Supermarkets can be an overwhelming sensory experience for those with autism. One store manager has come up with a neat idea to help and Sarah Hendrickx can’t stop clapping (quietly).
All hail Simon Lea, store manager at Cheetham Hill’s Asda, who is establishing a regular ‘quiet hour’ in his store after witnessing an autistic child struggle to cope while in the shop.
During this hour, TVs, escalators and music will be switched off to create a more calming and gentle experience, not just for autistic people, but for anyone with anxiety or any other need for a quieter shop. As a person who is both autistic and hates shopping, I think this is a blooming wonderful idea, which I hope is adopted more widely because I live a long way from Manchester and it’s a bugger of a journey for a pint of milk.
Shops are extremely overwhelming and exhausting for some of us regardless of disability or need. It’s a full on sensory tsunami in there: lights, product displays, air con, people, music, noise and smells. Woah! Way too much, and don’t even think about asking me if I want a credit card or a hot cross bun sample in April because you need to shift a glut. Speech while shopping is often way beyond me.
“I know many people who do their shopping in the middle of the night or buried in headphones and dark glasses in order to muffle the onslaught of the shopping experience.”
Have you ever seen a loaded trolley abandoned in the middle of the aisle, full of the recommended daily nutritional needs of a human (excluding the ice cream and gin), its owner vanished without trace and destined to eat the weird stuff at the back of the cupboard until she can face returning to the vortex of hell that is the self-scanning checkout? Out of date custard powder and Marmite for tea, anyone? That’s me – or someone who in that moment felt the same as me.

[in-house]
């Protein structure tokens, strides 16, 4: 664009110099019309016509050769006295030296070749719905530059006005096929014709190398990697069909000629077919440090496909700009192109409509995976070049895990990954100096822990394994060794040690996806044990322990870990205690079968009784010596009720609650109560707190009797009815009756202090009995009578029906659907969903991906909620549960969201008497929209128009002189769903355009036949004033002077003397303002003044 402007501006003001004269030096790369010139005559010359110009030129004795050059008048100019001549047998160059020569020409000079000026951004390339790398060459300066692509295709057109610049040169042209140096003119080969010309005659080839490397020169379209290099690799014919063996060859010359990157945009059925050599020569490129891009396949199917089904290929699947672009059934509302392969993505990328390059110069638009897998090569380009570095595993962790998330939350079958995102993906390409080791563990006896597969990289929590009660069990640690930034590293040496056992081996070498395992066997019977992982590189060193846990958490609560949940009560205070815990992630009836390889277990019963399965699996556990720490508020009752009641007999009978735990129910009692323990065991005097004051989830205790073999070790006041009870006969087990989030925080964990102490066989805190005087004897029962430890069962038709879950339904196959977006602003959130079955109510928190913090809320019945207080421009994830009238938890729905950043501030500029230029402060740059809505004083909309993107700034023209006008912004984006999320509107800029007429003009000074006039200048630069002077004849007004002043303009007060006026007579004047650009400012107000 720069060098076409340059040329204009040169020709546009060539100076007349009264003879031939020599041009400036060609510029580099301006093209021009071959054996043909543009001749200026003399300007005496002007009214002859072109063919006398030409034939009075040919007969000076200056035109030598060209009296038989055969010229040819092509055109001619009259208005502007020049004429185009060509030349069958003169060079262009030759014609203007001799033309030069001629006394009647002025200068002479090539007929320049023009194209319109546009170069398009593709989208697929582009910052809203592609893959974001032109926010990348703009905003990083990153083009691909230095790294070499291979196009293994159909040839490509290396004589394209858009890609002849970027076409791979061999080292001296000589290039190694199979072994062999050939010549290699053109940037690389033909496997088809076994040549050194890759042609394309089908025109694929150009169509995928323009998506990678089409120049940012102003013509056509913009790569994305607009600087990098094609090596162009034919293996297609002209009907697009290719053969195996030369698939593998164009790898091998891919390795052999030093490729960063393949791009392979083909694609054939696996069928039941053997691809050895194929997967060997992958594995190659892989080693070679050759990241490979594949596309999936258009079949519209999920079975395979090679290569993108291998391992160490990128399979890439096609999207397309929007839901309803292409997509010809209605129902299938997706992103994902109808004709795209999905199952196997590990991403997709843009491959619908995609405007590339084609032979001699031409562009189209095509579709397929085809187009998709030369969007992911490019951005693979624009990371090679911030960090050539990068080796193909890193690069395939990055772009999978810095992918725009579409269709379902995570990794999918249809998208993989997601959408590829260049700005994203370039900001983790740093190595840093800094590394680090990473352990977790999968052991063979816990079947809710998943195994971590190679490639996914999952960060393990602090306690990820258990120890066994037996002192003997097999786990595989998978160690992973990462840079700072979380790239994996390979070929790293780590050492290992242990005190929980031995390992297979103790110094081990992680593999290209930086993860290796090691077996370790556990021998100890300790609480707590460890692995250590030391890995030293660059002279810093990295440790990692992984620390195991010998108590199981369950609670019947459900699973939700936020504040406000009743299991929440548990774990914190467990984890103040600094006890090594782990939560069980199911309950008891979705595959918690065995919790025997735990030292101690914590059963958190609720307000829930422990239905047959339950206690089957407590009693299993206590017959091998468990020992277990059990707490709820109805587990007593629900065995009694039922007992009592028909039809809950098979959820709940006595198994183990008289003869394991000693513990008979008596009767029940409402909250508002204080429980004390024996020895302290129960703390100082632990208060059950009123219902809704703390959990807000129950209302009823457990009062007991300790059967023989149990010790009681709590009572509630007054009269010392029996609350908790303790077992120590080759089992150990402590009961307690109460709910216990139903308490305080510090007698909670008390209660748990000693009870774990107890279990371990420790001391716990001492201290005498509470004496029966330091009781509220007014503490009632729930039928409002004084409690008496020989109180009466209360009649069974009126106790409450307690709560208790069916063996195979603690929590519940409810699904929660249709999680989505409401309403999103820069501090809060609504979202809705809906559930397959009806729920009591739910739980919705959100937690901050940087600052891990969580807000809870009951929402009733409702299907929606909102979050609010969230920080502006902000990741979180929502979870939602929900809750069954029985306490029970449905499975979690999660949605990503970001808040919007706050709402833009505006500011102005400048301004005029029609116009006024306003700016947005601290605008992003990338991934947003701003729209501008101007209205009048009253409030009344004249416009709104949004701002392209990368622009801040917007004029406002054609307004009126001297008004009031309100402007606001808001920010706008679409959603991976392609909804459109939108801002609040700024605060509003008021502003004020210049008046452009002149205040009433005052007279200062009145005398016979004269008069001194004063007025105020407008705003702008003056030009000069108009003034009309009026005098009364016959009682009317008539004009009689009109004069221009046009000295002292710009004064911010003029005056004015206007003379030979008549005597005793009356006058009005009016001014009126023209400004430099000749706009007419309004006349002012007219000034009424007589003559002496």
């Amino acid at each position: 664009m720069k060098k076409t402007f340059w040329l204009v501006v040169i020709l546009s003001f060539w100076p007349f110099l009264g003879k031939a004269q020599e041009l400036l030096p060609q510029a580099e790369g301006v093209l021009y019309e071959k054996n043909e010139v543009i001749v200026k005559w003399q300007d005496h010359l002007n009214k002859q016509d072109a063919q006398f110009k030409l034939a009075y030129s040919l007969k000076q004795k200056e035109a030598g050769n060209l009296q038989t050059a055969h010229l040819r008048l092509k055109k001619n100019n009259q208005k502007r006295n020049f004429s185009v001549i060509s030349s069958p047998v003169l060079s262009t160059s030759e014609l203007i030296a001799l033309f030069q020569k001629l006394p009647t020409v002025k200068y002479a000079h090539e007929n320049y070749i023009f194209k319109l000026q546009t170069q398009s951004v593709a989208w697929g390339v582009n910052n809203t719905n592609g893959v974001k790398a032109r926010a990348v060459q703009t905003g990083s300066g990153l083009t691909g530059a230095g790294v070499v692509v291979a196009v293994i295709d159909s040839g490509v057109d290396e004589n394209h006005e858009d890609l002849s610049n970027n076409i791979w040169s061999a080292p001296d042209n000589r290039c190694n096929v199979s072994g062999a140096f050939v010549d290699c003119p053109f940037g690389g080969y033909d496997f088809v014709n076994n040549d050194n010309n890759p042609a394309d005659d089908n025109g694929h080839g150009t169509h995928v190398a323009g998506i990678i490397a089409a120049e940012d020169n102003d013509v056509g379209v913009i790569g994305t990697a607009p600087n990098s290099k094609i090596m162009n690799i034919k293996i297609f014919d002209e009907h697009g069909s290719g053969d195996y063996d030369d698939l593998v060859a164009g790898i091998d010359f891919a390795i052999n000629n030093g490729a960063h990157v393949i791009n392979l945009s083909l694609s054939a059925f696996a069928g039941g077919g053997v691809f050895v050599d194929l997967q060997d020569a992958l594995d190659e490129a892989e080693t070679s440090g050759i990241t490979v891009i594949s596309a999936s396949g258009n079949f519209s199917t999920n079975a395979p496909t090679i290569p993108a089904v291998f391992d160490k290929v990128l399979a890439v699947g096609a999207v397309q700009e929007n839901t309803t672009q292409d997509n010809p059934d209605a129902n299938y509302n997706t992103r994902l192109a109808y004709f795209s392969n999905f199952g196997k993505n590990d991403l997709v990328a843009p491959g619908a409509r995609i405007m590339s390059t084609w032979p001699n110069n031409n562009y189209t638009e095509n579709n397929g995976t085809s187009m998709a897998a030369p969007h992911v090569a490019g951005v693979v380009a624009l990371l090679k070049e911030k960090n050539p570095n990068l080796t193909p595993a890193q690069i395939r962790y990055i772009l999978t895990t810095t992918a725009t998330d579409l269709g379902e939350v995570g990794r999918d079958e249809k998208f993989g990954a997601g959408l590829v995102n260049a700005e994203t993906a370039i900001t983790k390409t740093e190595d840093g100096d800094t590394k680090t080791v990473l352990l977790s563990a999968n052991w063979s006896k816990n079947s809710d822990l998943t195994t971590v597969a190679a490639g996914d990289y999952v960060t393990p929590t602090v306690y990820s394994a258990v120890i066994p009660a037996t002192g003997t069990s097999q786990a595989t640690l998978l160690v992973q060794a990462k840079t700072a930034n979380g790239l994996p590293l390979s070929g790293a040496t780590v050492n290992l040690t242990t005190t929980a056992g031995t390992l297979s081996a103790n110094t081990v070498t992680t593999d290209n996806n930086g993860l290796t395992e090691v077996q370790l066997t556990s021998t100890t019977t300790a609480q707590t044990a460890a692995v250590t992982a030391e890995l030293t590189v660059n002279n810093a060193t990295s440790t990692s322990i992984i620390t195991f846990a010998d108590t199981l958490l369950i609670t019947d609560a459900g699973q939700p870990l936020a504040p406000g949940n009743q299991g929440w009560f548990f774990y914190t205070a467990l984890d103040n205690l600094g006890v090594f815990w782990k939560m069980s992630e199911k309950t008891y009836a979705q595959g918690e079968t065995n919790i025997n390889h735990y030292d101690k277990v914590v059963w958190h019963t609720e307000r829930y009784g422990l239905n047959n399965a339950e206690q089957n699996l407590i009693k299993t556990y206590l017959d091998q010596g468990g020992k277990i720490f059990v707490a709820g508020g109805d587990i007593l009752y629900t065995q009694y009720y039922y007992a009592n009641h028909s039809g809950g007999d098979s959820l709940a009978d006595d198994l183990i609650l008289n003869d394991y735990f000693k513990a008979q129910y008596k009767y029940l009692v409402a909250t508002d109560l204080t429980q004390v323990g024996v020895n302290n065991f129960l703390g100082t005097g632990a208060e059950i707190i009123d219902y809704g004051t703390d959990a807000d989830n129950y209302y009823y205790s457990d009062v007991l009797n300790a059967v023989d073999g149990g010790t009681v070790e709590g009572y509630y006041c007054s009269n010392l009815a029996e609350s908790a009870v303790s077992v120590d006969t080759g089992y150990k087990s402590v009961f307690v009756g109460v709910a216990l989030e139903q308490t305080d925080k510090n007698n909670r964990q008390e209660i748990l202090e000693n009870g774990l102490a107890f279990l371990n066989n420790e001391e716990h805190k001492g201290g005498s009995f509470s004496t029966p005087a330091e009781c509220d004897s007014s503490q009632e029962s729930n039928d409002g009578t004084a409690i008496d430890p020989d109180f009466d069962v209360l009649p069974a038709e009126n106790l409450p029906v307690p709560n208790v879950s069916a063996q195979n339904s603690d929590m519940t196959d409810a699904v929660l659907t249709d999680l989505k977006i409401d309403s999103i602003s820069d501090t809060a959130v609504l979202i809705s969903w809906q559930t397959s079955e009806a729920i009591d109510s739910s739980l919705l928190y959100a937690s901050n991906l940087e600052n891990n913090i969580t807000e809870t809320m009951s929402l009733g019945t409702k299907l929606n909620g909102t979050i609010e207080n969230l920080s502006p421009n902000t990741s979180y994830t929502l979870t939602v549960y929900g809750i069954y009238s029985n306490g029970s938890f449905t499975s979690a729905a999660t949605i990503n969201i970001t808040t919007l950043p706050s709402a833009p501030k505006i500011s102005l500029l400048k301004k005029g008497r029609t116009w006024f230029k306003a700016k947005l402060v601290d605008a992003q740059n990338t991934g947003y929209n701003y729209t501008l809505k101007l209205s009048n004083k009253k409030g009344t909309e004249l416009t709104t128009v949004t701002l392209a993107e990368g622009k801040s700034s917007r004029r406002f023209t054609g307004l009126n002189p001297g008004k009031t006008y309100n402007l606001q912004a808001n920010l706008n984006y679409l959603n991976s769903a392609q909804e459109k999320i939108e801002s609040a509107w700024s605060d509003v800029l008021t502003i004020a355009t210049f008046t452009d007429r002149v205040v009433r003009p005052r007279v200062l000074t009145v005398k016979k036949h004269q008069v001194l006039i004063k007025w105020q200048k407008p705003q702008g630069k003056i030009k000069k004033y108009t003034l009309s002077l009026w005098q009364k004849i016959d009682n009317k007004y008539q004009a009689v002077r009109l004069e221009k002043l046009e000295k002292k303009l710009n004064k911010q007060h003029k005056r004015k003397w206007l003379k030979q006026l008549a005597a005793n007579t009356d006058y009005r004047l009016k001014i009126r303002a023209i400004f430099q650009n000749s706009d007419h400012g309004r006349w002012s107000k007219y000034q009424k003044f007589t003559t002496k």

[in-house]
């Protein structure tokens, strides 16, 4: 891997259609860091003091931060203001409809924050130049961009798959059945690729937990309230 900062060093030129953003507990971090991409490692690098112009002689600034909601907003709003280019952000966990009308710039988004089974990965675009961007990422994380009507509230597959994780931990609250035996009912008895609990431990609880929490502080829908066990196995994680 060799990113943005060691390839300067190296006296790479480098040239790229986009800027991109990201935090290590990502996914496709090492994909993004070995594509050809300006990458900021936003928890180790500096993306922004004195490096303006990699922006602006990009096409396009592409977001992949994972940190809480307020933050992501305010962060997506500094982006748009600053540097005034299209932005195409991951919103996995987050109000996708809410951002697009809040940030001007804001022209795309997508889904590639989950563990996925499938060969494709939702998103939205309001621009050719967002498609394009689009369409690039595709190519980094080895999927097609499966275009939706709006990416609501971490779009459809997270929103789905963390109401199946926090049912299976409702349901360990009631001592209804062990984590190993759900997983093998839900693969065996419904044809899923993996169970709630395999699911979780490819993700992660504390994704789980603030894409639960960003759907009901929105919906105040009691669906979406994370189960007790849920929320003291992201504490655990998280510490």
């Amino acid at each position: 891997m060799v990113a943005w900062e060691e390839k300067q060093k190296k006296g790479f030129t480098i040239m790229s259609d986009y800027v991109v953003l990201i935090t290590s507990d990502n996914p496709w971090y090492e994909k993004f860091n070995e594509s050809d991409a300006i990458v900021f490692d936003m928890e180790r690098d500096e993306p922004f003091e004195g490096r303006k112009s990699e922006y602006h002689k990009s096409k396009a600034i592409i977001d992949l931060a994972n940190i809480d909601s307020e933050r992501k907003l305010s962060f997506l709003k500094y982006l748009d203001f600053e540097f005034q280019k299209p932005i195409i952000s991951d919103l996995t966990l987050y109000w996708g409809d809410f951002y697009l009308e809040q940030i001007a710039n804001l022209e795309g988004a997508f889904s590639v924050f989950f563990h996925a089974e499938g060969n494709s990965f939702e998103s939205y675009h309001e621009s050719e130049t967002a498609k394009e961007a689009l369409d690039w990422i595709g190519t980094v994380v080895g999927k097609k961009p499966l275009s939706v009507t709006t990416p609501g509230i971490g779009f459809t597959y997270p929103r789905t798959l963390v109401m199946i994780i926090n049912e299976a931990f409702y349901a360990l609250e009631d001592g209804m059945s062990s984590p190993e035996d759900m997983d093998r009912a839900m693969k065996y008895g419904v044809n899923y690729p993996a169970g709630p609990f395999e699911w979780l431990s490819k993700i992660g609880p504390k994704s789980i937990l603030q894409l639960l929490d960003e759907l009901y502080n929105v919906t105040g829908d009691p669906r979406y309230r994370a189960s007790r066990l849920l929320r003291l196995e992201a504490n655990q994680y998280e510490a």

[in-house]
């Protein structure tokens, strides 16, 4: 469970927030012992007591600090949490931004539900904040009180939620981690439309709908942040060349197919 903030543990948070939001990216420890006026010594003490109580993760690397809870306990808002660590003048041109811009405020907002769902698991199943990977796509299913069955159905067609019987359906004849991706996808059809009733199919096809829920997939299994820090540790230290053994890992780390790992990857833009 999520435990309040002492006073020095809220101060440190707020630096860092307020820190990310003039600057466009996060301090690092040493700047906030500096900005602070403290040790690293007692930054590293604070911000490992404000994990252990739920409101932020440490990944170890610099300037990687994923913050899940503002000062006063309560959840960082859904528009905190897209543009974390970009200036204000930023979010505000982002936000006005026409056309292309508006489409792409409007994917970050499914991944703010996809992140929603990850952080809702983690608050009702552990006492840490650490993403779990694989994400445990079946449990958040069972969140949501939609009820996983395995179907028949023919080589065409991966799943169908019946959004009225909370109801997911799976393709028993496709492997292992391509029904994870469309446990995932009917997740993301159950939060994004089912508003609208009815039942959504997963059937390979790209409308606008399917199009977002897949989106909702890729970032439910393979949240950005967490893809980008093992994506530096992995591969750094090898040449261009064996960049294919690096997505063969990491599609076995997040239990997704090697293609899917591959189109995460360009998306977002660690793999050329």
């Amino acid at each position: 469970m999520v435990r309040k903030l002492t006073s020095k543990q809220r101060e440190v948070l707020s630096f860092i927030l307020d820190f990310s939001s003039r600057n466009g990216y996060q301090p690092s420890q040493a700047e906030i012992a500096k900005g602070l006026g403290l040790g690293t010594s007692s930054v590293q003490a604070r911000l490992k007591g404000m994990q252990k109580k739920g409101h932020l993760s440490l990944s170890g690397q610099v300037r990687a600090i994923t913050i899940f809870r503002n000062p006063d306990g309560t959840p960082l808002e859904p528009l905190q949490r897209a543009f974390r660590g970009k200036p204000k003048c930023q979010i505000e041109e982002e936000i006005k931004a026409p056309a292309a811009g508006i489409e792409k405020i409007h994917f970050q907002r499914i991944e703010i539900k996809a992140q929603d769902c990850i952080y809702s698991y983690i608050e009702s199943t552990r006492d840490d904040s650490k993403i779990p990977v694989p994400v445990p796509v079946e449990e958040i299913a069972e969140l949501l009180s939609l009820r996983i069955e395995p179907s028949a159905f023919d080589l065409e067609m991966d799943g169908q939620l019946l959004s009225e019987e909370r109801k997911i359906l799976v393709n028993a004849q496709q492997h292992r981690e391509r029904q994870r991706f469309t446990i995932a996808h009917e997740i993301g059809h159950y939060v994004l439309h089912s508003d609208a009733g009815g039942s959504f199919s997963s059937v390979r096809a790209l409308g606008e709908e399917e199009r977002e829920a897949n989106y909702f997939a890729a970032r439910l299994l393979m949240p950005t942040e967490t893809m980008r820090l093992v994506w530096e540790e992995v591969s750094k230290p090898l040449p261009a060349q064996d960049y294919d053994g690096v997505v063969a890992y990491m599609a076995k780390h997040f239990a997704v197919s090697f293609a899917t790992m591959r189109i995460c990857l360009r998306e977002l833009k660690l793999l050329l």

Maybe it’s you, too. I know many people who do their shopping in the middle of the night or buried in headphones and dark glasses in order to muffle the onslaught of the shopping experience, steeling themselves for the anxiety and stress that such a seemingly simple task will involves. Often, we’ll settle for the expensive corner shop because anything bigger is just unmanageable.
This quiet hour will not remove all of the stresses of the food buying experience, like why do they bloody move things and why aren’t things in sensible places to start with? (Why is the couscous near the lentils and not near the rice?) And while you’re at it, can I have a map, please?
But what it will do is reduce the load on those whose capacity is limited and thus hopefully make shopping a bit more possible and therefore more affordable. And maybe even healthier if you can remain in there longer than the time it takes to grab seven pizzas and run.
It makes me wonder if anyone really enjoys the onslaught of noise and chaos that accompanies the tedious task of filling up the cupboards, accompanied by the constant sense of déjà vu and the existential knowledge that we’ll be back next week to do it all over again.
It seems to me that ‘quiet hour’ could be turned into ‘quiet all the time’ for shopping. Let’s switch it all off for good and bond silently over the broccoli, while pondering our existence. Then again, perhaps a little muzak might help to drown the gentle sounds of our sobbing.
The first quiet hour at Cheetham Hill Asda is on Saturday 7 May at 8am.3557 Views
Sarah Hendrickx is a writer, author, autism specialist and occasional standup comedian. She lives part-time in rural Portugal where she tries to make friends with geckos and grows broad beans. Her book about moving overseas, How to Leave the Country is available on Kindle/e-book. She blogs at www.bicyclesandbiscuits.com.